I’m not sure that a huge amount of families go through this, as we’re very lucky to live close to both grandmothers, but about this time of year, we start thinking about where we’re going to be spending our Christmas Day.
To explain our usual predicament, I’m afraid that you need to understand that our Christmasses are no longer ‘normal’ since our youngest son became a Chorister. We are delighted that he adores this and support him all the way, however it does tend to interfere with what is considered normal Christmas practices – wake up, open presents, open Prosecco, start cooking, etc…
He has to attend Midnight Mass on Christmas Eve, getting home around 1am, then has to be back for Christmas morning at 9.10am. So mornings tend to be ‘wake up when he does, open presents, rush breakfast and get in the car’.
So as you can imagine, where we spend our Christmas Day is important! “Close to the Cathedral” is a pre-requisite so it enables us to leave it to the absolute last minute before leaving.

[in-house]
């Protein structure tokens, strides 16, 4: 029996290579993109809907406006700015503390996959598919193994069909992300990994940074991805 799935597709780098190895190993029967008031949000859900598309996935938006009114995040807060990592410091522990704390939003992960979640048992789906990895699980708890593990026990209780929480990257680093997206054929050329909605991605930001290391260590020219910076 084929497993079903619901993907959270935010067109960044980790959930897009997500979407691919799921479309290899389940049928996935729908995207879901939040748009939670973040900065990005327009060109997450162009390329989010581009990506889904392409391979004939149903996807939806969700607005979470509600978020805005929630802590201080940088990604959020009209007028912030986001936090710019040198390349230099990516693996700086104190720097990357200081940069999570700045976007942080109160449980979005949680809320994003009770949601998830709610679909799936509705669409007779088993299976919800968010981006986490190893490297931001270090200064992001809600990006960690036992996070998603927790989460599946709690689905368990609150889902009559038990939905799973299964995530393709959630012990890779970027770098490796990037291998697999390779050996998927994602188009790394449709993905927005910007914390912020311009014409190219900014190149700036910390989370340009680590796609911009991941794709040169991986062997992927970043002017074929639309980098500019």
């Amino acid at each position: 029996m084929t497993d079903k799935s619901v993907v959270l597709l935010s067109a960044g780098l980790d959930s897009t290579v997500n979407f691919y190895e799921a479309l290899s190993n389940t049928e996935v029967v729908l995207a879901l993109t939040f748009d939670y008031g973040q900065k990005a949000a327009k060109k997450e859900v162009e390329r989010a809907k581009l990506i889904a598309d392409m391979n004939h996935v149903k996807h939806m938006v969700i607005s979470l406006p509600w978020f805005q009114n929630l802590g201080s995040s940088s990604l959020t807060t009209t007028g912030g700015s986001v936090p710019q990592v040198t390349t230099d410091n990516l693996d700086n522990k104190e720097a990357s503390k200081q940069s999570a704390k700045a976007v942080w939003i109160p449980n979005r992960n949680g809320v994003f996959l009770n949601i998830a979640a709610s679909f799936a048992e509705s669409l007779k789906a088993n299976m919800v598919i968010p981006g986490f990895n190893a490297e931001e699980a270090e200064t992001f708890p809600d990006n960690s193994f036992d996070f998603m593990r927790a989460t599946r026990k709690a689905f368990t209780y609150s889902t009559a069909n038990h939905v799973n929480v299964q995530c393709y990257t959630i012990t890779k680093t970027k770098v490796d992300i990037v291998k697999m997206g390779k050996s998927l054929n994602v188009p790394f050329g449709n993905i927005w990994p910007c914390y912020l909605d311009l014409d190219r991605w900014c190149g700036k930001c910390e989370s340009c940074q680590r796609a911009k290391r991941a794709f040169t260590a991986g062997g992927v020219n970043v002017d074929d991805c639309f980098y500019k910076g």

In the days when we lived a 30 minute drive from the Cathedral, we stayed with my grandmother and mother, cooked lunch and went home later in the afternoon. This was lovely but a complete logistical nightmare – how do you take 2 children, 2 dogs and ALL the presents (even Santa’s gifts!) in one car? It had to be brought over with more secrecy than an MI5 operation! New hiding places had to be found – especially after one hiding place was discovered after only an hour…
But spending the day as a family was – and is – the most important part of the day. It’s also important to see the boys’ other grandmother, so we try and fit that in too.
But these transient holidays tend to make me hanker for a simple Christmas at home; I adore being with my family but since we moved to rented accommodation nearer the Cathedral, the idea of waking up in our home this year is one of bliss.
As for where we’re having lunch… no idea but I do know what we’re eating!